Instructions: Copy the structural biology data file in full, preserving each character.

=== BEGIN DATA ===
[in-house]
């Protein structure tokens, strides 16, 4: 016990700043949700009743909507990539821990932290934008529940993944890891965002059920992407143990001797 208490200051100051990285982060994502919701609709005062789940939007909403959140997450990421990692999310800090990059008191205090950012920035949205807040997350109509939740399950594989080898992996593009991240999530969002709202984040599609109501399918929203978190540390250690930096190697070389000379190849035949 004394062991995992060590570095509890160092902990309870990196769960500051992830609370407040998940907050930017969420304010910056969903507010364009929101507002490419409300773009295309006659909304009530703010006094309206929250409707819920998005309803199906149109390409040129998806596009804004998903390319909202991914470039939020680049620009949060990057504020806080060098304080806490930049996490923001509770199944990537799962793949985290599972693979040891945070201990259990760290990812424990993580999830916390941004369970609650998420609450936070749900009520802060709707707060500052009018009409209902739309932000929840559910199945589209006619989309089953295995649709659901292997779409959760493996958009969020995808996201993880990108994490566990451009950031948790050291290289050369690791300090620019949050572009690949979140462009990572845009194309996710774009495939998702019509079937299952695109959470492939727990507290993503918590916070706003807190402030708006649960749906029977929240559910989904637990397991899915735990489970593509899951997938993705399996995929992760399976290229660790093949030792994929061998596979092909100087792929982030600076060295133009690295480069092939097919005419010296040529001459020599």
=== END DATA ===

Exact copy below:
[in-house]
């Protein structure tokens, strides 16, 4: 016990700043949700009743909507990539821990932290934008529940993944890891965002059920992407143990001797 208490200051100051990285982060994502919701609709005062789940939007909403959140997450990421990692999310800090990059008191205090950012920035949205807040997350109509939740399950594989080898992996593009991240999530969002709202984040599609109501399918929203978190540390250690930096190697070389000379190849035949 004394062991995992060590570095509890160092902990309870990196769960500051992830609370407040998940907050930017969420304010910056969903507010364009929101507002490419409300773009295309006659909304009530703010006094309206929250409707819920998005309803199906149109390409040129998806596009804004998903390319909202991914470039939020680049620009949060990057504020806080060098304080806490930049996490923001509770199944990537799962793949985290599972693979040891945070201990259990760290990812424990993580999830916390941004369970609650998420609450936070749900009520802060709707707060500052009018009409209902739309932000929840559910199945589209006619989309089953295995649709659901292997779409959760493996958009969020995808996201993880990108994490566990451009950031948790050291290289050369690791300090620019949050572009690949979140462009990572845009194309996710774009495939998702019509079937299952695109959470492939727990507290993503918590916070706003807190402030708006649960749906029977929240559910989904637990397991899915735990489970593509899951997938993705399996995929992760399976290229660790093949030792994929061998596979092909100087792929982030600076060295133009690295480069092939097919005419010296040529001459020599």